Munther Isaac

Rev. Munther Isaac leads a Christmas carol and prayer event in Bethlehem in the occupied West Bank on December 14, 2023.

(Photo: Marcus Yam/Los Angeles Times via Getty Images)

In Christmas Sermon, Palestinian Theologian Condemns Enablers of Gaza Genocide

"Gaza today has become the moral compass of the world," said Rev. Dr. Munther Isaac. "If you fail to call this a genocide, it is on you. It is a sin and a darkness you willingly embrace."

In an unsparing Christmas sermon delivered from the occupied West Bank over the weekend, Rev. Dr. Munther Isaac decried the complicity of the church and Western governments in Israel's ongoing assault on Gaza, a nearly three-month military campaign that he called an "annihilation" and a "genocide."

"Leaders of the so-called 'free' lined up one after the other to give the green light for this genocide against a captive population. They gave the cover," Isaac, a Palestinian Christian theologian, said during a service titled, "Christ in the Rubble: A Liturgy of Lament."

"Not only did they make sure to pay the bill in advance, they veiled the truth and context, providing political cover. And, yet another layer has been added: the theological cover with the Western Church stepping into the spotlight," Isaac added. "Here in Palestine, the Bible is weaponized against us. Our very own sacred text... The theology of the empire becomes a powerful tool to mask oppression under the cloak of divine sanction."

With most of the territory's population struggling to survive under the intertwined threats of starvation, disease, and near-constant bombing, Isaac said that "Gaza today has become the moral compass of the world."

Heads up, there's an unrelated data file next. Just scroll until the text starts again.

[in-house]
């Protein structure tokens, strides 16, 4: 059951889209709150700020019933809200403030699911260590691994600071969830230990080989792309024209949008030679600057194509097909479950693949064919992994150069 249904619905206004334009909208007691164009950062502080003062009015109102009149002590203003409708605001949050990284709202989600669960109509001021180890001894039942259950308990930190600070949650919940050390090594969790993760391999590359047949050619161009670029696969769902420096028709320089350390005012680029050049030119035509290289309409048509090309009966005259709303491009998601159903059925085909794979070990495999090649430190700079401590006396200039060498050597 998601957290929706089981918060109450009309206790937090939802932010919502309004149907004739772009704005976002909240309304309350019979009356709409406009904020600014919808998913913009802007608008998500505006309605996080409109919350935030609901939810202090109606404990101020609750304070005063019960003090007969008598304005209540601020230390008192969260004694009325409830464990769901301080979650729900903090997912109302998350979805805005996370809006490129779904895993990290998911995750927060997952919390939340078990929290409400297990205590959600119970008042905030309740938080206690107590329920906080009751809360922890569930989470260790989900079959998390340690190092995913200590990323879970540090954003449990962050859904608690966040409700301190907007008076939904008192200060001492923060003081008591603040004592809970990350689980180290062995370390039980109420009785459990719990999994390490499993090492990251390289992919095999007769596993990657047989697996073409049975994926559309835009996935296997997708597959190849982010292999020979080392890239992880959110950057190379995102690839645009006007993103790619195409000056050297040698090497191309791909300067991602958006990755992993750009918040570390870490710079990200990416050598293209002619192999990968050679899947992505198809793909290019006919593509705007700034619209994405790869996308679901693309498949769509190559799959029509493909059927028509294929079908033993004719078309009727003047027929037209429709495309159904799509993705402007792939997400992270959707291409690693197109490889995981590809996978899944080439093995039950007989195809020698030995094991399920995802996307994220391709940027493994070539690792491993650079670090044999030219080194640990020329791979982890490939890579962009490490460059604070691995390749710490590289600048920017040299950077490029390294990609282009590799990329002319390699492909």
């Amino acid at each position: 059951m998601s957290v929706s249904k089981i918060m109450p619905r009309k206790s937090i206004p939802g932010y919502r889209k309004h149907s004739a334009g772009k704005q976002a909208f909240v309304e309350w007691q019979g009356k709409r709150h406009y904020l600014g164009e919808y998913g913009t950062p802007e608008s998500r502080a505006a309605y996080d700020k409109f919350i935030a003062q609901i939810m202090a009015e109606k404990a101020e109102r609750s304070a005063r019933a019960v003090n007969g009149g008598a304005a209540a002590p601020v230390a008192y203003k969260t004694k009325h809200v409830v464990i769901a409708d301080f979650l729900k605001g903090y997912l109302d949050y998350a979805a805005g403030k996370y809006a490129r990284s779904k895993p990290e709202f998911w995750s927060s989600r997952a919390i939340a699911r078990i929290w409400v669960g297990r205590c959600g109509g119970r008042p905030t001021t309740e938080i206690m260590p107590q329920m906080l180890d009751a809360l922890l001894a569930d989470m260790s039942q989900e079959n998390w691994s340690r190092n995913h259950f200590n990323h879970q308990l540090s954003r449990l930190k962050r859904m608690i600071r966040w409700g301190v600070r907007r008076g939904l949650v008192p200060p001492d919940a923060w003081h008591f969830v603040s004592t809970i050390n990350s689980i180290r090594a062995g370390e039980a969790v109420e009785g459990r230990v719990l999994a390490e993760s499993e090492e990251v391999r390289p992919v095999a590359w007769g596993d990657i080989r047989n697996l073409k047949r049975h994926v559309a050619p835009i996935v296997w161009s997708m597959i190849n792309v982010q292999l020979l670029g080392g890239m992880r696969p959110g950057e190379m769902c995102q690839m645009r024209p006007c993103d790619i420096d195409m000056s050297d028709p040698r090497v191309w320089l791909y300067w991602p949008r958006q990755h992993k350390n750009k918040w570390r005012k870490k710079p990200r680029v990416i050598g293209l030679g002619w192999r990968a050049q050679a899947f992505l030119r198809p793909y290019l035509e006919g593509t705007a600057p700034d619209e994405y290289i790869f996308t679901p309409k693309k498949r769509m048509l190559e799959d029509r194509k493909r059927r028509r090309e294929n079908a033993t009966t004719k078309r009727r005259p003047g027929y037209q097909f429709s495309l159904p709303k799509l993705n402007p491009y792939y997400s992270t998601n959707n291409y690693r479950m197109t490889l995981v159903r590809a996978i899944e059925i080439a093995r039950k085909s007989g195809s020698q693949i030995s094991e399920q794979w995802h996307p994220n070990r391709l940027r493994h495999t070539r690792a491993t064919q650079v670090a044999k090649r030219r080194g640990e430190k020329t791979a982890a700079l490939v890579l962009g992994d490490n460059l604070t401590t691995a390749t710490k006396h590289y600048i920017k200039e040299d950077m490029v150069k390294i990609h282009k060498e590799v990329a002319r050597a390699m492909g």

"If you are not appalled by what is happening, if you are not shaken to your core, there is something wrong with your humanity," Isaac said from Bethlehem, which Israeli forces attacked on Monday. "And if we, as Christians, are not outraged by this genocide, by the weaponizing of the Bible to justify it, there is something wrong with our Christian witness, and we are compromising the credibility of our Gospel message. If you fail to call this a genocide, it is on you. It is a sin and a darkness you willingly embrace."

Isaac delivered his sermon a day before Israel launched one of its deadliest barrages of airstrikes of the 11-week war, killing dozens of people in central Gaza.

Displaced Gazans described fearing for their lives as Israeli warplanes and tanks bombarded homes, a refugee camp, and main roads, disrupting efforts to transport airstrike victims to the territory's overwhelmed and collapsing hospitals.

Aided by the United States, Israel has dropped hundreds of 2,000-pound bombs on the densely populated Gaza Strip since October 7, killing more than 20,000 people and destroying huge swaths of the enclave's infrastructure. A New York Timesinvestigation found that Israel dropped many of the bombs on southern Gaza, where the Israeli military had ordered people to move as it assailed the north in the early stages of the war.

Isaac said Saturday that he was in the U.S.—Israel's leading arms supplier—last month just after Thanksgiving.

"I was amazed by the amount of Christmas decorations and lights, and all the commercial goods," he recounted. "And I couldn't help but think: They send us bombs while celebrating Christmas in their land. They sing about the prince of peace in their land while playing the drum of war in our land."

"Christmas in Bethlehem, the birthplace of Jesus, is this manger. This is our message to the world today," Isaac continued. "It is a gospel message, it is a true and authentic Christmas message, about the God who did not stay silent, but said his word, and his word was Jesus. Born among the occupied and marginalized. He is in solidarity with us in our pain and brokenness. This message is our message to the world today, and it is simply this: This genocide must stop now."

Reutersreported Monday that instead of their usual Christmas celebrations, Palestinian Christians in Bethlehem held a candle-lit vigil and prayed for peace in Gaza.

"There was no large tree, the usual centerpiece of Bethlehem's Christmas observances," Reuters noted. "Nativity figurines in churches were placed amid rubble and barbed wire in solidarity with the people of Gaza."

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